Tuesday, August 13, 2013

Guest Post: No Fright On This Flight: How to Handle Your Kids' Fear of Flying

More than 40 percent of people have at least some level of anxiety about flying, ranging from a mild uneasiness to a full-on phobia. However, most adults are able to cope with the fear, finding ways to calm their own emotions and travel from point A to point B without incident.


But what happens when the person who is afraid to fly is a little one? Kids often have fears that may or may not be based in reality (monsters under the bed, for example) and when they are faced with a new experience, like flying, their imaginations run wild. Adults can rationalize their fears or at least express them appropriately, but children don’t usually have those skills, and their anxiety or fear about flying can manifest itself as inappropriate behavior on the plane or emotional fits before, during and after the flight.

But having a child who is afraid to fly doesn’t mean that you have to pass on cheapvacation packages and other great travel deals and stick to day trips or destinations you can reach via car. By taking time to listen to your child and finding creative ways to address and allay his or her fears, you can all enjoy a getaway — and who knows, your child may find flying to be a wonderful adventure!

Getting to the Root of the Problem

The first step to helping your child overcome any fear, whether it’s the monster in the closet or getting on an airplane, is to determine the root cause of the problem. Sometimes, the answer is obvious: Your child saw or heard about a plane crash on the news and is afraid the same thing will happen to your flight. Usually, though, it takes more digging to get to bottom of things. Ask your child why he or she is afraid to fly — and really listen. Avoid telling your child his fears are silly or that he is being ridiculous; to the child, the fears are real. By discounting them, you are effectively telling your child that his or her feelings don’t matter.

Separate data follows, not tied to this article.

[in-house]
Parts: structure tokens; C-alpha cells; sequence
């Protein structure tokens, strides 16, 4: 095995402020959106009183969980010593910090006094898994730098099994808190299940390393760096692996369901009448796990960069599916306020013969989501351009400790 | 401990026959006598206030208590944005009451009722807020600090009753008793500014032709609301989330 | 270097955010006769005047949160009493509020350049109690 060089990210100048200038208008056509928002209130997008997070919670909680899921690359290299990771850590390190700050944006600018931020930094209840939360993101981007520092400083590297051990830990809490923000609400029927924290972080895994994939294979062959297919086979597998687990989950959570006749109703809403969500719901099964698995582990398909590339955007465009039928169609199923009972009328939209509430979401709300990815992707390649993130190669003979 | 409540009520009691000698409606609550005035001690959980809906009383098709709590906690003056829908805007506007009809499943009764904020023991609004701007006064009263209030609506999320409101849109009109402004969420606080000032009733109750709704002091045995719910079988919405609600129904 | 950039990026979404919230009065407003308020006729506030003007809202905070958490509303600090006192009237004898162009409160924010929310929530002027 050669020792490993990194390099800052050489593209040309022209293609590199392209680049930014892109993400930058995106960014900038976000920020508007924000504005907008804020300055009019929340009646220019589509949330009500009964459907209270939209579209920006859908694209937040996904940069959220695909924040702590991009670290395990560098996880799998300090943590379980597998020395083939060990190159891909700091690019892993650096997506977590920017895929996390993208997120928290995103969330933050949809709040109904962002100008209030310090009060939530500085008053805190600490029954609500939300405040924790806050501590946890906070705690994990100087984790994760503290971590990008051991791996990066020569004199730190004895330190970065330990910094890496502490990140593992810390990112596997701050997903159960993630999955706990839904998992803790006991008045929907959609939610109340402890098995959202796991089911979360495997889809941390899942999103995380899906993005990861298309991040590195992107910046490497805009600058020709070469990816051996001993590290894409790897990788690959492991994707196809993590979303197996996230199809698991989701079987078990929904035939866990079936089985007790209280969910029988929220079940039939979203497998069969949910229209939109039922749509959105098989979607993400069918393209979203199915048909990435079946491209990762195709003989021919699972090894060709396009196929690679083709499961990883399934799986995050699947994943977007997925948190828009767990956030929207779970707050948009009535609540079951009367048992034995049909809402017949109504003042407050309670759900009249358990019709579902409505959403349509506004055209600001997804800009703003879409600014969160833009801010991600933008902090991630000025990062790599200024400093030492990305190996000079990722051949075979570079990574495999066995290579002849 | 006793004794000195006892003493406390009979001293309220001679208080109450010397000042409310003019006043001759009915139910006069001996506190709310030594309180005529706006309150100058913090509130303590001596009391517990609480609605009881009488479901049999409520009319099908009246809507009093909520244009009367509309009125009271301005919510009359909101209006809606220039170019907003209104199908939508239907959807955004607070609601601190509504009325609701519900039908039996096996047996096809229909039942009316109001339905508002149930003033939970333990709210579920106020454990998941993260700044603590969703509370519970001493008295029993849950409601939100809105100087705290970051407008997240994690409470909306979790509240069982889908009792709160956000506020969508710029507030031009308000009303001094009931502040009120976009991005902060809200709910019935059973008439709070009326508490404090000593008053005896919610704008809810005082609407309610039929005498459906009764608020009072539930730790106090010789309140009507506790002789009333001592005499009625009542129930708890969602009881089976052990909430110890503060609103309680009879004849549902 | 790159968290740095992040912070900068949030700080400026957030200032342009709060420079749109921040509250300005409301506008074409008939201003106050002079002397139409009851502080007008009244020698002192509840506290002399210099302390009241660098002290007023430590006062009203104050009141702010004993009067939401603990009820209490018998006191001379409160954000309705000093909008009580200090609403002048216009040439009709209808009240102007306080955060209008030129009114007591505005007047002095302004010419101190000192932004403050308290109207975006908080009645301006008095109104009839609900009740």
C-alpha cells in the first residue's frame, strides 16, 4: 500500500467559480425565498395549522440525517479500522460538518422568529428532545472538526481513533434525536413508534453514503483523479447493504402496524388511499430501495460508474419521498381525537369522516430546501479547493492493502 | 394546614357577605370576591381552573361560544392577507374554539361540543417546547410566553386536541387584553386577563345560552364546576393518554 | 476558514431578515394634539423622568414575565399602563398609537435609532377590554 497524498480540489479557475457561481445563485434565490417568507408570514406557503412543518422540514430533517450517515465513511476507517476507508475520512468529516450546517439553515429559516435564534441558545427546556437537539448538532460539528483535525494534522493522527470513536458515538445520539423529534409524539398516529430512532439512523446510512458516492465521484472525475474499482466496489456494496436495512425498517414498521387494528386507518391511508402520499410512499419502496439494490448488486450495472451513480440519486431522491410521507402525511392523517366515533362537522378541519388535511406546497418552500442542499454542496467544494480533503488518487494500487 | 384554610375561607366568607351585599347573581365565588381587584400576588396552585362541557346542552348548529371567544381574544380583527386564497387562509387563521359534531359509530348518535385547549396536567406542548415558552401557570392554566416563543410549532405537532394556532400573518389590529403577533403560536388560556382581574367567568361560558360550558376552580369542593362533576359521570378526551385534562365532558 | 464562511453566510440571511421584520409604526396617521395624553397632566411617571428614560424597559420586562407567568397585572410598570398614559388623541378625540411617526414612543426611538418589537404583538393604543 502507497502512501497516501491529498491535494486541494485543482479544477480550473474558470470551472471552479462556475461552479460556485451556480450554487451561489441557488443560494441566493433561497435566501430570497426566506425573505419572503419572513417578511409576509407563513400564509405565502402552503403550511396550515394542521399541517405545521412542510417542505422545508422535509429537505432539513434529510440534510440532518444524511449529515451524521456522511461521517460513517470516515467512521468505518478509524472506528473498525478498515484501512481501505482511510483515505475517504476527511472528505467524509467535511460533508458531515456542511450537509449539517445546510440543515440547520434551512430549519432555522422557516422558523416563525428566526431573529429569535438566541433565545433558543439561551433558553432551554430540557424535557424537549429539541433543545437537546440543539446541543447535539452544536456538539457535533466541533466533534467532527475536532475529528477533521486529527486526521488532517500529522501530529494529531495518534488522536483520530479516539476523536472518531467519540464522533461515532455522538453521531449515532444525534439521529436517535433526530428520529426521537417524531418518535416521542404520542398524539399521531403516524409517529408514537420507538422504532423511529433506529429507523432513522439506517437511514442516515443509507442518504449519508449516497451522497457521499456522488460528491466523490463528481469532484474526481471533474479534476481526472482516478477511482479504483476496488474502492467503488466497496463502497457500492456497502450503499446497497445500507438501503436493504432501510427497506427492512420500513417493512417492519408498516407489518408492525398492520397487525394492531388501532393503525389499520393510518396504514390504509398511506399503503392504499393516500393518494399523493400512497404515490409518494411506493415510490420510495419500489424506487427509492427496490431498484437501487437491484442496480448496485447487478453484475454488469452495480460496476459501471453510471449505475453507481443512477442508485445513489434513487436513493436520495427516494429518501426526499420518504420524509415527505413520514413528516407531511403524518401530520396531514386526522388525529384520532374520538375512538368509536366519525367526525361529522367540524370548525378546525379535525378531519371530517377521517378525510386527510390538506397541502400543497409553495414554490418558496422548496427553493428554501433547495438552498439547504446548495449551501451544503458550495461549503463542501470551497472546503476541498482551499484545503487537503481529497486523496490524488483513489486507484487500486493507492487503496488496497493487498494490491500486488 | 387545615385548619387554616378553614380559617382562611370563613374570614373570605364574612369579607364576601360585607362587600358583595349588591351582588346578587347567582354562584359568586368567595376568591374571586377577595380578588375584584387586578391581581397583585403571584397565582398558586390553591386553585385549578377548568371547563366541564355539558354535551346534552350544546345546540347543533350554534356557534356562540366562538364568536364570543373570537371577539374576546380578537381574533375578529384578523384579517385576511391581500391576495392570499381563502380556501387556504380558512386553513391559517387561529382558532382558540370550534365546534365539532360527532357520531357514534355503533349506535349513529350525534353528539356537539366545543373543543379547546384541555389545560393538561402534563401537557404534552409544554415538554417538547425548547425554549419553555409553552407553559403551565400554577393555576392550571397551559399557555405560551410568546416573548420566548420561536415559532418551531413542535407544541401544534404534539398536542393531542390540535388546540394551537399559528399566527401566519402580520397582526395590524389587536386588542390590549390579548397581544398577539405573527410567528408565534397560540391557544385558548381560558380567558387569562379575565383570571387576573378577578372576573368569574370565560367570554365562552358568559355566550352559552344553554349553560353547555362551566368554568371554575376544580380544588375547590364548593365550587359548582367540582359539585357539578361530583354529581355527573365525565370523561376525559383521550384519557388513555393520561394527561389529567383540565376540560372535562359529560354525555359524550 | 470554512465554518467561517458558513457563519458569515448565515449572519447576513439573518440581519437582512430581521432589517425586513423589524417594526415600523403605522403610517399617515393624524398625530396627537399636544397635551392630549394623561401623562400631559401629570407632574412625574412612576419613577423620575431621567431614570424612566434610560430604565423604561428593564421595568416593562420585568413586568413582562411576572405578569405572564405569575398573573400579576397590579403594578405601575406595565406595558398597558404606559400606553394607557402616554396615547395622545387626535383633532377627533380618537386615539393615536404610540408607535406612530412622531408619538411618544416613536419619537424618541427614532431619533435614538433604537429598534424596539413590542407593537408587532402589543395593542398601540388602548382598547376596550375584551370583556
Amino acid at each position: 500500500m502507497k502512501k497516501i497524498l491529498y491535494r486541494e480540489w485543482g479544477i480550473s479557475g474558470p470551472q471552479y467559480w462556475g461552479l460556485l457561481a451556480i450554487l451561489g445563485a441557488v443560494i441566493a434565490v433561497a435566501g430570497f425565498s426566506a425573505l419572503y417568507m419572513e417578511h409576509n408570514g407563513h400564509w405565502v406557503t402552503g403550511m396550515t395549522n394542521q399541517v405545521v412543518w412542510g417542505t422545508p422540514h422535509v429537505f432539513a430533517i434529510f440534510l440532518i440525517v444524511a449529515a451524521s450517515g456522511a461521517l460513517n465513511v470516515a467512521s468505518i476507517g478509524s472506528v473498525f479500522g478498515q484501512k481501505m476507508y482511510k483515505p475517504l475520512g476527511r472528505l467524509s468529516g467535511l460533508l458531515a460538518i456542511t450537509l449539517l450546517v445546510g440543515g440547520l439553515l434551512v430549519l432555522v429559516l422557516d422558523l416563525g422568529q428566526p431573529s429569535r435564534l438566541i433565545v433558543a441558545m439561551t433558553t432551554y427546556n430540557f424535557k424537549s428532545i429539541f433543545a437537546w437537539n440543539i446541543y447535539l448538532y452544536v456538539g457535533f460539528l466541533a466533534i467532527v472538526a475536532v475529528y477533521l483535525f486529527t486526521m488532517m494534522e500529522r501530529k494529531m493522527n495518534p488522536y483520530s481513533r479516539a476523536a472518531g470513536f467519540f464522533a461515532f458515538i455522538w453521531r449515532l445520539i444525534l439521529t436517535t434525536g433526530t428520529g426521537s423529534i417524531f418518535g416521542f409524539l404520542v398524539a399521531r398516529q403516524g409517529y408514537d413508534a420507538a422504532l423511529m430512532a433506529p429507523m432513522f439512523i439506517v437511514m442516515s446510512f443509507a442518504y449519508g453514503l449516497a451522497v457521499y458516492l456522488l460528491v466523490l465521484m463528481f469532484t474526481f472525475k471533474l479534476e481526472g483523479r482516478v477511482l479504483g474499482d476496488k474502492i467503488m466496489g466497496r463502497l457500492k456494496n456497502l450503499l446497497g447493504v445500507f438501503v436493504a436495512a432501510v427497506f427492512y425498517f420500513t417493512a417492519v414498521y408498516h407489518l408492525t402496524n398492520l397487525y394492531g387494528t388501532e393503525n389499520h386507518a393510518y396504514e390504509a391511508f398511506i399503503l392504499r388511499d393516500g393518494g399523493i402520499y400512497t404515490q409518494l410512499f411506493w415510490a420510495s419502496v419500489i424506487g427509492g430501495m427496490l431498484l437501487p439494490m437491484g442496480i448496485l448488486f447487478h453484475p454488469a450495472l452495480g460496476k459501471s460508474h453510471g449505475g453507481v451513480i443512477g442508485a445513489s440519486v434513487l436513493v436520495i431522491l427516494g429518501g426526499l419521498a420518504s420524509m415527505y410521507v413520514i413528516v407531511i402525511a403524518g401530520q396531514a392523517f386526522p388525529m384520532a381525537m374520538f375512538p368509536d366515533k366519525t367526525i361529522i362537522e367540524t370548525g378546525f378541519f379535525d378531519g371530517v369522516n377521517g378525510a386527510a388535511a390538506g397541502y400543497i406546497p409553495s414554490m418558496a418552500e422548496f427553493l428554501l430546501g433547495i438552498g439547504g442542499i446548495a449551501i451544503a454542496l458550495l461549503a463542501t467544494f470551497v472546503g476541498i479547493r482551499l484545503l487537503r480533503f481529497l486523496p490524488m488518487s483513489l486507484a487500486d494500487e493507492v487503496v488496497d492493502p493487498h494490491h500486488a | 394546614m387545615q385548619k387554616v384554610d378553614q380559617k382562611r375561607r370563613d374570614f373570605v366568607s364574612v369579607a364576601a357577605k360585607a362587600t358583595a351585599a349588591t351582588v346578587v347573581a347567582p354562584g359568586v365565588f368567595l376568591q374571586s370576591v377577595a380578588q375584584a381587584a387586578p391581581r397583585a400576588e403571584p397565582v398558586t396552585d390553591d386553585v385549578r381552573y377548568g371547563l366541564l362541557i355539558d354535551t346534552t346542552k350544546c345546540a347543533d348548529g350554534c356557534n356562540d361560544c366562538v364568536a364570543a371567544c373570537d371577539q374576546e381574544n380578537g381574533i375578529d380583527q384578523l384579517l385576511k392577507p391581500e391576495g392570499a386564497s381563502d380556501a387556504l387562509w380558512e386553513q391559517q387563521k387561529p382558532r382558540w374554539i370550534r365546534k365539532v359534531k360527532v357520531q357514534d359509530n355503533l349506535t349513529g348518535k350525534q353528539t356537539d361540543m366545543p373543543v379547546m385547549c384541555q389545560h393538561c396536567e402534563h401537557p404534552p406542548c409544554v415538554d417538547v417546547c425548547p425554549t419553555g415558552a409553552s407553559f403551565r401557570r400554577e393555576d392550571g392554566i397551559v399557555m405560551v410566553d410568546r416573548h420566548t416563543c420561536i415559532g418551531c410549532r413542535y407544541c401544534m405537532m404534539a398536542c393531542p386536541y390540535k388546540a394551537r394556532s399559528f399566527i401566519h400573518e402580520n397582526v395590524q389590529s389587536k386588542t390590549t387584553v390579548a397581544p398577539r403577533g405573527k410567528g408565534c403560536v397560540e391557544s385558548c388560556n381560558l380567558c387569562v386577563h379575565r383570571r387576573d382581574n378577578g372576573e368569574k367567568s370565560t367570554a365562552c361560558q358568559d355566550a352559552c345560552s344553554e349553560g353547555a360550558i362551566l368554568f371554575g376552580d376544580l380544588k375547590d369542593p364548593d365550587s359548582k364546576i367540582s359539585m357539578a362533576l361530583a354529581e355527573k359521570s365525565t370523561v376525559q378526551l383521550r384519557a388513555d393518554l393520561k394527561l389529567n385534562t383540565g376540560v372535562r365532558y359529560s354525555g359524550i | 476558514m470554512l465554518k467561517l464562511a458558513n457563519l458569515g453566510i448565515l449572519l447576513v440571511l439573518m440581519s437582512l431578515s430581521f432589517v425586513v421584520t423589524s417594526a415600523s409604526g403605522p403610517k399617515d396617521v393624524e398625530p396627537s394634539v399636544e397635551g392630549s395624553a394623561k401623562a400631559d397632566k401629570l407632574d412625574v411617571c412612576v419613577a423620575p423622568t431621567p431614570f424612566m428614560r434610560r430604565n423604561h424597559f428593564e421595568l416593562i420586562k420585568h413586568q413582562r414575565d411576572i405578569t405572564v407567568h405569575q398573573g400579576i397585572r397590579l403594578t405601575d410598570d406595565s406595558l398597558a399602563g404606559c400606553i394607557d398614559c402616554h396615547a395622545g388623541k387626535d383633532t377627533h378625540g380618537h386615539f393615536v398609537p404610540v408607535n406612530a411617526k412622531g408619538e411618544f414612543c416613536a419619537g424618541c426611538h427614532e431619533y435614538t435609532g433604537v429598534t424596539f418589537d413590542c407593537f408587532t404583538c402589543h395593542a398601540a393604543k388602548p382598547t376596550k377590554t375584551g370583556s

When your child tells you why he or she is afraid to fly, or is showing signs of anxiety about your upcoming trip, try to find solutions to the problem. Provide reassurance – “Mommy and Daddy will be right there with you the whole time,” and provide explanations for things that aren’t familiar. Older children may benefit from hearing about statistics. Share that millions of planes have taken off and landed safely without incident, and the chances of a problem are very, very slim. Simply acknowledging their fears and answering questions can go a long way toward easing anxiety.
Another technique is to focus on the destination rather than the plane trip. For example, if you’re going to Disney World, talk about the fun you will have when you arrive and the things you plan to do. While on the plane, remind your child about where you are going and give her something to look forward to divert her attention from any anxiety.

What to Expect

Many small children become anxious when their routines are disrupted, or when they don’t know what to expect. And while many children will be excited to be in the airport and to see all of the new things, the entire experience can be overwhelming.
For that reason, prepare your little one for what’s to come by explaining the process ahead of time. Talk about security and what you’ll need to do, and then explain what will happen when you board the plane, from finding your seat through landing. Reassure your child that you will have snacks, and that he can bring along a favorite stuffed toy or blanket; let him help you pack a small backpack with quiet toys or games or choose movies to watch while you’re in the air.
Be prepared to explain the many noises and sensations that an airplane makes as well. Some children can become anxious when they hear the landing gear, for example, or the revving of the engines as the plane takes off. Again, explaining what will happen — and making it sound fun — will go a long way toward reducing anxiety.
Of course, not all children experience anxiety when flying and you want to be careful not to unnecessarily introduce fears that may not be there. However, even if your little one doesn’t show signs of fear, take a few minutes to explain what will happen to avoid any meltdowns from happening out of the blue. Above all, maintain your patience and sense of humor, and everyone will enjoy your flight experience.

About the Author: As the mother of two small children, blogger Patty Carlisle has dealt with almost every fear there is. 

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